Home Art & Culture ‘Bloom County’ at 40: Cartoonist Berkeley Breathed Looks Back

‘Bloom County’ at 40: Cartoonist Berkeley Breathed Looks Back

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The cartoonist Berkeley Breathed introduced us to “Bloom County” and its eclectic residents — including the penguin Opus, whose bulbous nose was only eclipsed by his big heart — 40 years ago. The newspaper strip, which originally ran from Dec. 8, 1980, to Aug. 6, 1989, offered a satirical look at pop culture and politics and earned Breathed, 63, a Pulitzer for editorial cartooning in 1987 — much to the chagrin of some editorial cartoonists.

Another surprise came in 2015: new strips. At the time of its second premiere, Breathed said, “I had planned to return to ‘Bloom County’ in 2001, but the sullied air sucked the oxygen from my kind of whimsy.” By 2015, however, it seemed the country was ready for silliness again, he said, and he began posting new strips on Facebook which have continued occasionally through this year. One difference about the new endeavor? “No deadlines,” he wrote during a recent email interview. “Age brings such wisdom,” he added.

In honor of the 40th anniversary of the birth of “Bloom County,” Breathed answered questions by email about its beginning, its future and a somewhat faulty Opus telephone. These are edited excerpts from the interview.

What was the initial inspiration for “Bloom County”?

In 1980, two months out of college, the Washington Post sent me a syndication contract. Under “Name of Feature and characters” was a blank space. I wrote in “TBD.”

Nobody had the faintest idea what comic strip I should concoct, least of all me. They didn’t care. All I’d ever drawn were college stereotypes, which were the only characters I was instructed NOT to use. What to do?

I named it a place — Bloom County — and figured I’d decide later who should live there. Hadn’t a clue. If you were to substitute “Maycomb, Ala.,” the setting for “To Kill a Mockingbird,” for “Bloom County,” you would have guessed the correct literary inspiration for the setting. You’ll imagine the delight I took years later when I received a fan letter from Harper Lee, who eventually tried her best to convince me not to end Opus’s comic life a decade later. I told her I’d reconsider if she brought back Boo Radley. We remained in a standoff.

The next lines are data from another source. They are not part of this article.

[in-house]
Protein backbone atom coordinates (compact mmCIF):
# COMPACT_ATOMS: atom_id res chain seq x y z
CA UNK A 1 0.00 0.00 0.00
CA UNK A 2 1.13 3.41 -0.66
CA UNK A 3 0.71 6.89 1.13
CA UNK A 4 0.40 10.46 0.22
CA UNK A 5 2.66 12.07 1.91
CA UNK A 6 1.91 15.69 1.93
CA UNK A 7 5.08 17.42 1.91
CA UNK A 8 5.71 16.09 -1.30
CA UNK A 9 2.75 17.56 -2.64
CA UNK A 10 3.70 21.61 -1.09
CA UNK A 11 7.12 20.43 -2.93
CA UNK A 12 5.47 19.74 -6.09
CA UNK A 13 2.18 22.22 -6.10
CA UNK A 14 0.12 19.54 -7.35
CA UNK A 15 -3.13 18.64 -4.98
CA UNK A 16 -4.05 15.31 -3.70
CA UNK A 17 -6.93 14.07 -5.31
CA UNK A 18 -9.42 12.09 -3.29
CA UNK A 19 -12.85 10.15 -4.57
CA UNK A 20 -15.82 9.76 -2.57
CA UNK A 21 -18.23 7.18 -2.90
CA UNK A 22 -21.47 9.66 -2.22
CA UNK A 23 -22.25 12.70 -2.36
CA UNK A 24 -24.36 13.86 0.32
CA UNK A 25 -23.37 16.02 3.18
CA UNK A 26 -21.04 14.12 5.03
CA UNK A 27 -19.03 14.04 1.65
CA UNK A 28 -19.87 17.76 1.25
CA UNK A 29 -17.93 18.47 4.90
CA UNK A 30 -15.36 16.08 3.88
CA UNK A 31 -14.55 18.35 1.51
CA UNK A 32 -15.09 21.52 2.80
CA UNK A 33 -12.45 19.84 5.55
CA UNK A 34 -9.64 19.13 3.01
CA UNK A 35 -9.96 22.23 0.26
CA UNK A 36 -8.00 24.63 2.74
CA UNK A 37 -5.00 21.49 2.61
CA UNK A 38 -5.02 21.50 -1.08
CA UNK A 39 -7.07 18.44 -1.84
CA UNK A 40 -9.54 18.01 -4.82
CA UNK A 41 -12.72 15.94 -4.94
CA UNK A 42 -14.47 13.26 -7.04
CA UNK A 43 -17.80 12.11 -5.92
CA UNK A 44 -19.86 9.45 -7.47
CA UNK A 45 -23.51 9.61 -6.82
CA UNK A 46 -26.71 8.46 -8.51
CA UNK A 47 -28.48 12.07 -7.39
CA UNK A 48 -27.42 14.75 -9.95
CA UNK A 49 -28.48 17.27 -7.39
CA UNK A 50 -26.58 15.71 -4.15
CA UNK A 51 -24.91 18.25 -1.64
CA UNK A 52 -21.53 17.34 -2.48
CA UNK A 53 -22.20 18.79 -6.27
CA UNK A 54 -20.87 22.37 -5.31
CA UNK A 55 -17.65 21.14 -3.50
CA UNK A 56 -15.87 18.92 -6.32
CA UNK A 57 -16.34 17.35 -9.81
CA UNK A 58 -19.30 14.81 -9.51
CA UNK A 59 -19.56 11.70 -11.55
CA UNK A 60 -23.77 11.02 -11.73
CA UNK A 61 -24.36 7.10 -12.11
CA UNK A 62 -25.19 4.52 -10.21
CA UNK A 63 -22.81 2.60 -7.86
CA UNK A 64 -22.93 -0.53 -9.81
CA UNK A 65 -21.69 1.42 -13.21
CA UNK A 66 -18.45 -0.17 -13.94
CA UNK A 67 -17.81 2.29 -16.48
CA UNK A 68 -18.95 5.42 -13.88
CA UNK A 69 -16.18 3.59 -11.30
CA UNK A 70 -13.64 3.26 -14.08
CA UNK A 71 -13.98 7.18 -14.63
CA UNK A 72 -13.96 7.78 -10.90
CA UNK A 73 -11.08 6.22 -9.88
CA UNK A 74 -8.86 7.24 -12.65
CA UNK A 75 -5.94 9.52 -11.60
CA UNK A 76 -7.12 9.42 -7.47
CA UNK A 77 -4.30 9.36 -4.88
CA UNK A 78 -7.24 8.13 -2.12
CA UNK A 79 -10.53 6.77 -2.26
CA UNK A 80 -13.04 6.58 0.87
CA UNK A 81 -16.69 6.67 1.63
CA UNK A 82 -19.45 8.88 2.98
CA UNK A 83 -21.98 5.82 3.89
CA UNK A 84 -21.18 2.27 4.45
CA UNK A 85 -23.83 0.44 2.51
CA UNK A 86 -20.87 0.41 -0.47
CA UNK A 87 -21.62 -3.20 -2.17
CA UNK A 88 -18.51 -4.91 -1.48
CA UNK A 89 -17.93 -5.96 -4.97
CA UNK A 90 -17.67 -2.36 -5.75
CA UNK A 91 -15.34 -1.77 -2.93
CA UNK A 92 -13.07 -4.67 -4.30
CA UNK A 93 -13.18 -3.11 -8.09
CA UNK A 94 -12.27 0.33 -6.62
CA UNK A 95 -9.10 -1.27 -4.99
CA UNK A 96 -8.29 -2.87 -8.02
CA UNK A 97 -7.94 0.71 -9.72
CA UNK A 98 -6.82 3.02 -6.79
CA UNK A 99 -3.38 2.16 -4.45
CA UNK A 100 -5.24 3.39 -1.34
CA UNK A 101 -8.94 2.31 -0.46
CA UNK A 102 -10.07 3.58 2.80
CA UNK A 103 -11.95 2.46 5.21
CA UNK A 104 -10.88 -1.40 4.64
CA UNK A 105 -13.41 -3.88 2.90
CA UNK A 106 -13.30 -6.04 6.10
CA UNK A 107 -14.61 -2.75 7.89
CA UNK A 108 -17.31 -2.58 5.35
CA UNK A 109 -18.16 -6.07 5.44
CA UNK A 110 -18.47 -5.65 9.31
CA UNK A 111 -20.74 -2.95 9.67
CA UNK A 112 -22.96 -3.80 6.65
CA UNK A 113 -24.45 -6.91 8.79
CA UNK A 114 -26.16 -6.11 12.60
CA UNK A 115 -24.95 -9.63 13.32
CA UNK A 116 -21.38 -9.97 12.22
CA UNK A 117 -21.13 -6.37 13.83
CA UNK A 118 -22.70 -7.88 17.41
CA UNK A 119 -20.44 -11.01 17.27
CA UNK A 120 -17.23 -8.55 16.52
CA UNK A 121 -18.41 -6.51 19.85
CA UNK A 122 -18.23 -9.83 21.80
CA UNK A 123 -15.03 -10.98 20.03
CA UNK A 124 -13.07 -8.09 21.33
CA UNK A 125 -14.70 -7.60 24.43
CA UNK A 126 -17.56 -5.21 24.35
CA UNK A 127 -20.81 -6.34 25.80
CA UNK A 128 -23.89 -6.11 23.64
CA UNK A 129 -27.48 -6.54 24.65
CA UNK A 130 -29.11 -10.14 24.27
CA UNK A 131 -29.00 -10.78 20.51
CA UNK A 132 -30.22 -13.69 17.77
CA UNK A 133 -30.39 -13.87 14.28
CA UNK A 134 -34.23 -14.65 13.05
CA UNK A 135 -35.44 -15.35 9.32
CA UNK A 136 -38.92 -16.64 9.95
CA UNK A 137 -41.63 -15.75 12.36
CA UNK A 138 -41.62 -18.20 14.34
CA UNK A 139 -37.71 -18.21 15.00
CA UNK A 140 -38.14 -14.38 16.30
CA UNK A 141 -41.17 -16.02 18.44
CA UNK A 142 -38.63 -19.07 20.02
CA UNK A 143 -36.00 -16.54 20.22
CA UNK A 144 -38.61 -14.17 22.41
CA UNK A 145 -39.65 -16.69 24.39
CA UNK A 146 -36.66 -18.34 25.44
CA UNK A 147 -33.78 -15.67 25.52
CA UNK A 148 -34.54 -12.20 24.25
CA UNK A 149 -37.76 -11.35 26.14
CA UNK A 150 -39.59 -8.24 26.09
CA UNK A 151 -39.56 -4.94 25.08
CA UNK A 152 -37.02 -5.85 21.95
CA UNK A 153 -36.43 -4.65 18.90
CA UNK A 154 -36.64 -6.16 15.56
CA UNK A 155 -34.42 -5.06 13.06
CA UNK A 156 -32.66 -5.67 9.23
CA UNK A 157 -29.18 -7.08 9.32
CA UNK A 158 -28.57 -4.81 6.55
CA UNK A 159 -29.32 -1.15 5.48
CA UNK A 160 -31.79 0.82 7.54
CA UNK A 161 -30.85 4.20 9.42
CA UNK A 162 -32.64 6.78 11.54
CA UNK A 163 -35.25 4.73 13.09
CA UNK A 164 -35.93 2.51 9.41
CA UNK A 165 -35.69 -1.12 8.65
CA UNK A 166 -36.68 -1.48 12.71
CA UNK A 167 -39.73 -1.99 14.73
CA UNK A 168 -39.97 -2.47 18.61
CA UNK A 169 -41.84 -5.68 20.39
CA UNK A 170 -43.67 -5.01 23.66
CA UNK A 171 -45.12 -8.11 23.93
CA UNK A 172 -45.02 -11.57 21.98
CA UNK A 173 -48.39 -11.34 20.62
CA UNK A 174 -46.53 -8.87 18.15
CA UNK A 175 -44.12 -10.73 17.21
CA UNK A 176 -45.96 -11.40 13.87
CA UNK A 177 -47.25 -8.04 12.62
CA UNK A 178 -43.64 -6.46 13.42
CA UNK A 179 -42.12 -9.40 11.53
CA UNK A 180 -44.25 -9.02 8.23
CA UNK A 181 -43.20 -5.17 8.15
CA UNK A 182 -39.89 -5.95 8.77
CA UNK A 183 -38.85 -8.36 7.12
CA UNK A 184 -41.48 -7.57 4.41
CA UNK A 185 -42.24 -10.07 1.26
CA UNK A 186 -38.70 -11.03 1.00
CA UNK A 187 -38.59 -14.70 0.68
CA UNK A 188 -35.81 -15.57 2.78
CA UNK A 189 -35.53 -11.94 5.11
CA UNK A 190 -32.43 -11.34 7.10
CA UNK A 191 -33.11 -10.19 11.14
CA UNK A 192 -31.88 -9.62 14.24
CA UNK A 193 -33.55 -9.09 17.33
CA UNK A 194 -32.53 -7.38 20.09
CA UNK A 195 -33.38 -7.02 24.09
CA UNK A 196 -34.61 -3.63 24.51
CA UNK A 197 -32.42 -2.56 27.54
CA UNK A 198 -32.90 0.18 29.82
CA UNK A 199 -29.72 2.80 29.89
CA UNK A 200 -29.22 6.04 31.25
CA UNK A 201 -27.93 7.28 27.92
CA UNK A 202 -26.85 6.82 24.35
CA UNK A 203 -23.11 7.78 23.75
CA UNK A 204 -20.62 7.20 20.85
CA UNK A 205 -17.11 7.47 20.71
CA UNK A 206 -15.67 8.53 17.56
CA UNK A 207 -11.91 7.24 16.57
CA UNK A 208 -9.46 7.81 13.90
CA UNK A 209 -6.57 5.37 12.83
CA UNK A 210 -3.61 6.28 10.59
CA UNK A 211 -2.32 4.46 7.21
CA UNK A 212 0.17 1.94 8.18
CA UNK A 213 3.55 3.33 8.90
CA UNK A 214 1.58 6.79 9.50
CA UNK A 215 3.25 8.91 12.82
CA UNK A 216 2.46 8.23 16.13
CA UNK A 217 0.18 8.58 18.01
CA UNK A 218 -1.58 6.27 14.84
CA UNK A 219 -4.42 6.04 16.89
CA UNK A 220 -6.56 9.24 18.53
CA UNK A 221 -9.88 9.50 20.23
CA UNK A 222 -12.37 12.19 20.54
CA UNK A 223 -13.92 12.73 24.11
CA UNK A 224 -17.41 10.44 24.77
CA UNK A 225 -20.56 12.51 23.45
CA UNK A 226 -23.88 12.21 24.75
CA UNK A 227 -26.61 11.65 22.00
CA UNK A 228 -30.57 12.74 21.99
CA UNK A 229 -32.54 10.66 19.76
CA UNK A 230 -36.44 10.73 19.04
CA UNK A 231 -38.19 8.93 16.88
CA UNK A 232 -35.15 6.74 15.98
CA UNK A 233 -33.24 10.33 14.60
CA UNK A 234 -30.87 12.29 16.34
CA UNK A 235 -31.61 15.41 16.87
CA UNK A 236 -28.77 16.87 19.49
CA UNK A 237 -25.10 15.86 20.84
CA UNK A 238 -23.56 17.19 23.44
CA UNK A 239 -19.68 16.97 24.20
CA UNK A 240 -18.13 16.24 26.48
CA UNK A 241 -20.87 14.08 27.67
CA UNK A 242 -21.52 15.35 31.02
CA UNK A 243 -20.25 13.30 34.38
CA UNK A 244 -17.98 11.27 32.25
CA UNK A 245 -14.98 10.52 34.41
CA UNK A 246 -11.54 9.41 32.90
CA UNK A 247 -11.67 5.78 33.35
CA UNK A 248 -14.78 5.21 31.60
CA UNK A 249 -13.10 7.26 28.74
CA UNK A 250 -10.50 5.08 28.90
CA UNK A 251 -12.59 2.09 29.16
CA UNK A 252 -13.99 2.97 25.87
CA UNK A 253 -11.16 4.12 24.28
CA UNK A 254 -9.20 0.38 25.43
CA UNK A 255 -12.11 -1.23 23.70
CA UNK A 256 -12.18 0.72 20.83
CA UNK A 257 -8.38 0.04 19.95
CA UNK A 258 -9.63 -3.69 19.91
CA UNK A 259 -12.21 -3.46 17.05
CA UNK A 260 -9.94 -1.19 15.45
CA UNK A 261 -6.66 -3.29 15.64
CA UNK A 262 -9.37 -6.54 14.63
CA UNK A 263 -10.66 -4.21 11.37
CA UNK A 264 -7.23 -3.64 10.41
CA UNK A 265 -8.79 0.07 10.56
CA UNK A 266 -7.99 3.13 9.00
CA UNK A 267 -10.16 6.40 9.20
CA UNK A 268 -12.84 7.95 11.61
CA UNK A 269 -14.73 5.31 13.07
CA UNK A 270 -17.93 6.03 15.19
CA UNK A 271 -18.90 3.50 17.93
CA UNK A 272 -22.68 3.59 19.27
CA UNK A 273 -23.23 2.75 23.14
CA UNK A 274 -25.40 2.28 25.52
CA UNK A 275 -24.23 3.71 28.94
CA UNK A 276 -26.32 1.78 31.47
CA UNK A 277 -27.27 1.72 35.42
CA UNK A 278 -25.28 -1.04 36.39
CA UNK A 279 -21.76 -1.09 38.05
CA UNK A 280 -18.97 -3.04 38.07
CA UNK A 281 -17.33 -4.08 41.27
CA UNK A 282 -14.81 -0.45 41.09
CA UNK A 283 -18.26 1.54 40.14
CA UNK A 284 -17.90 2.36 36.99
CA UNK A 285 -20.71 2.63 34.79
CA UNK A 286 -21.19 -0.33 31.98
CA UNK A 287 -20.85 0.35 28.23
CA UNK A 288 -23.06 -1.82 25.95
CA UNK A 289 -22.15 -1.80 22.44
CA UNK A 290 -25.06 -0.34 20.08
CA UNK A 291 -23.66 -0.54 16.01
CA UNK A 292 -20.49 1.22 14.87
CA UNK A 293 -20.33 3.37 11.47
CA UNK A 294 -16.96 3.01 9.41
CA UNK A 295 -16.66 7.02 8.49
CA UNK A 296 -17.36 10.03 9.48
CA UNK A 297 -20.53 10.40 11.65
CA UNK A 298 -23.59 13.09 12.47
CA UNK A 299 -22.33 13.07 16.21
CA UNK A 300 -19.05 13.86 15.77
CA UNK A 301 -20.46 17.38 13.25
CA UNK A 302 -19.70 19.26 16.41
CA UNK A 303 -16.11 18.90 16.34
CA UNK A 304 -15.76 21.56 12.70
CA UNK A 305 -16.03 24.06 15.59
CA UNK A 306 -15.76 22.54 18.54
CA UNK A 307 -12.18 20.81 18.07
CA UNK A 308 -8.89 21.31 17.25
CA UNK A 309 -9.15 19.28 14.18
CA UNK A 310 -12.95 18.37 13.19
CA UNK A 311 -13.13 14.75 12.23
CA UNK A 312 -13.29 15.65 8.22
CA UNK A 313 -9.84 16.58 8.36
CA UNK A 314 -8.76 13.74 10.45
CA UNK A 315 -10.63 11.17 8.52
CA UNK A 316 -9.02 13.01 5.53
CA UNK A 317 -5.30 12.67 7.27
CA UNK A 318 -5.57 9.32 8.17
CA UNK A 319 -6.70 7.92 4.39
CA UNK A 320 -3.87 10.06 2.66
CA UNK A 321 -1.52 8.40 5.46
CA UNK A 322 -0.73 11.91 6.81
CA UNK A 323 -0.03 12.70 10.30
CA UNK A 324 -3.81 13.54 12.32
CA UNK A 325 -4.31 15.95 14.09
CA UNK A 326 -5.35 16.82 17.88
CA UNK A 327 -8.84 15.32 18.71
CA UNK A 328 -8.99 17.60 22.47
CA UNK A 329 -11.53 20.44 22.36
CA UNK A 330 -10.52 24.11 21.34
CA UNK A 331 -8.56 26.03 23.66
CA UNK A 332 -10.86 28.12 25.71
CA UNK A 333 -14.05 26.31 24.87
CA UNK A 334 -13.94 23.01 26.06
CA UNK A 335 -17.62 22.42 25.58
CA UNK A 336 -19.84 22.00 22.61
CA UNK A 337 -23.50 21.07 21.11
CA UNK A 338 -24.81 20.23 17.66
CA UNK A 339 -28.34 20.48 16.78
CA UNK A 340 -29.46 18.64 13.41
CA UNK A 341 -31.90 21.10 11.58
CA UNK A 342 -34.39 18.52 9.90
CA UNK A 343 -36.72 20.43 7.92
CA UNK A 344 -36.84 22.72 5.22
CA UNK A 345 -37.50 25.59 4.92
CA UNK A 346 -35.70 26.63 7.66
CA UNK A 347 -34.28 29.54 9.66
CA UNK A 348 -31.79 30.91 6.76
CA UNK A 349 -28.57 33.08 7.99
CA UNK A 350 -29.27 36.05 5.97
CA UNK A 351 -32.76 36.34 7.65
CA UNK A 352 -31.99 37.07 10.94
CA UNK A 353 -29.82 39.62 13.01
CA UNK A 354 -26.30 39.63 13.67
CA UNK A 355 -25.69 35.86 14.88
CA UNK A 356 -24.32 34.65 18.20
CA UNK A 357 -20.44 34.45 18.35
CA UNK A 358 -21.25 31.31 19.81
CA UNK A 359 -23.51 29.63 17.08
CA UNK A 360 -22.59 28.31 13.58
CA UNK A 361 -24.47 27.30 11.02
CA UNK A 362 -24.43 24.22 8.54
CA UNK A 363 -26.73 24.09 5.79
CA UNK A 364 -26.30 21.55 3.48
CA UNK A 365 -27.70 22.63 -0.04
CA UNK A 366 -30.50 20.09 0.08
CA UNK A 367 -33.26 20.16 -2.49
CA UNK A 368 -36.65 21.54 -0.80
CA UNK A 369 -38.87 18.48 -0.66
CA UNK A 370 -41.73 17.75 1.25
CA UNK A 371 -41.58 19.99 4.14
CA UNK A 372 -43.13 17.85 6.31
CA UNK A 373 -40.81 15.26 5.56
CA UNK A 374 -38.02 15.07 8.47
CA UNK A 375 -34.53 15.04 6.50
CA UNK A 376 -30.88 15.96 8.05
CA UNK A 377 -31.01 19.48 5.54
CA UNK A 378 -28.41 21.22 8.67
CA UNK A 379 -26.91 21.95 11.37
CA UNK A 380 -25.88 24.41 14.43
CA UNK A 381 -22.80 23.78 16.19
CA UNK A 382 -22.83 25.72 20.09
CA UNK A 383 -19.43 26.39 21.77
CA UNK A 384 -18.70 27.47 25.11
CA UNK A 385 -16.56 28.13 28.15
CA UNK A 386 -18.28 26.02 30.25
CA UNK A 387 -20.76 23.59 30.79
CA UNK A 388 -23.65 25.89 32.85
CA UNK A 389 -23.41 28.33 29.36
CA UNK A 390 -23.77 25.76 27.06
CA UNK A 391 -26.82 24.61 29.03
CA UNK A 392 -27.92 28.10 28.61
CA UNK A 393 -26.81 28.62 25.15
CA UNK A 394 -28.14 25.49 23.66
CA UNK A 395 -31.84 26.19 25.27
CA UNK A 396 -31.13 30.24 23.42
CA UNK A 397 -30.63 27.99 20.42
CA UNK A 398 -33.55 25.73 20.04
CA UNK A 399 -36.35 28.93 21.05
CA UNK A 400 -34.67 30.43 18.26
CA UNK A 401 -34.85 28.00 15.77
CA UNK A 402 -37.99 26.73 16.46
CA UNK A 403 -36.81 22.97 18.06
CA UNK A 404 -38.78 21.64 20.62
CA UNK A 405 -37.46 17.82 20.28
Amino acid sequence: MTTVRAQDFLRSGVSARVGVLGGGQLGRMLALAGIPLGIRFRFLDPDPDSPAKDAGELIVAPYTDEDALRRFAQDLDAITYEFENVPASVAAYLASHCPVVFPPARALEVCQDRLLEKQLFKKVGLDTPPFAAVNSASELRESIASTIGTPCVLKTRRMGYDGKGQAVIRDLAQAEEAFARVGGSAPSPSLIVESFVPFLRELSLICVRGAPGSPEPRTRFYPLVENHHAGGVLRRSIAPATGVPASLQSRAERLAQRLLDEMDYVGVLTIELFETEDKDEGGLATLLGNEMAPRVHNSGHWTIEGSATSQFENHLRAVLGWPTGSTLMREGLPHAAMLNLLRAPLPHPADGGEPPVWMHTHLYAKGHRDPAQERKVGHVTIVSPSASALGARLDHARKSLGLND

When did you come up with Opus?

I’d cook up some baloney to make it interesting, but Trump has made creative fibbing unrascalish. His greatest sin.

I was a year in on “Bloom County” and hugely bored of drawing people standing in profile. Saddled with vertical boxes, I needed an animal that could stand and fit in the damn rectangles that wasn’t a beagle nor a fat orange cat. Any child will tell you that that leaves penguins: They’re already standing, they don’t look particularly naked and they have the blissful countenance of looking always about to say something pleasant. New penguin’s name? It was a blazing hot June Iowa night around 3 a.m., I was slightly drunk and the disc jockey of Iowa City’s only rock station, KRNA, yelled out the name of his next song from the group Kansas — one that could only be played at such an hour: “Magnum Opus.” Things sometimes happen.

What is the most memorable or regrettable “Bloom County” merchandise?

An Opus telephone. We spent months engineering it so Opus’s head turned when you pulled the handset out of his back. The phone would tip over onto the floor each time. I didn’t see why that should be a problem. I’d like to apologize right here about that.

Do you have a favorite strip?

I will occasionally laugh at my own material. Akin, I suppose, to applauding your kid if he kicks a goal or marries really well, but more embarrassing. There is a single frame where Bill the Cat has half swallowed Snoopy still holding his “Get Met” briefcase. Don’t show that to me if I’m eating soup. I chose the right line of work, one presumes.

Were the deadlines hard on you? Are there any strips you wish you could revisit?

Read this carefully: “Bloom County” had a weekly deadline for 10 years. I missed 100 percent. Each of those 500 weeks, I had to drive 40 miles at 4:30 a.m. to the airport at whatever city I lived in to put the strips on a plane as cargo, delivered by a cabdriver in Washington, D.C., a few hours later. Every. One.

The strips I’d like more time with? All of “Bloom County.” I’ll have a psychologist explain this one day, when I can face it. One theory is that sleeplessness accounted for the oddly seductive style of the strip’s writing. Well.

You often push against the mainstream. Was the popularity of Opus difficult for you?

No, it was the delight of my life. Any actor, writer, artist or filmmaker who isn’t moved by a fan telling them what their invented nonsense meant to the lives of people who embraced it all should be shot. A rare privilege.

What was it like winning a Pulitzer and how did you feel about the backlash?

As the saying goes, a Pulitzer really only guarantees what the first words of your obituary will be. The editorial cartoonists of the late ’80s were anxious to hurry that process along. Fussbudgets, all of ’em.

Is there any question you wanted to be asked in an interview, but never were?

Will we ever see “Bloom County” go into TV production? “New York Times: OK, will we?” Possibly very soon, thank you for asking. Speaking of deadlines …

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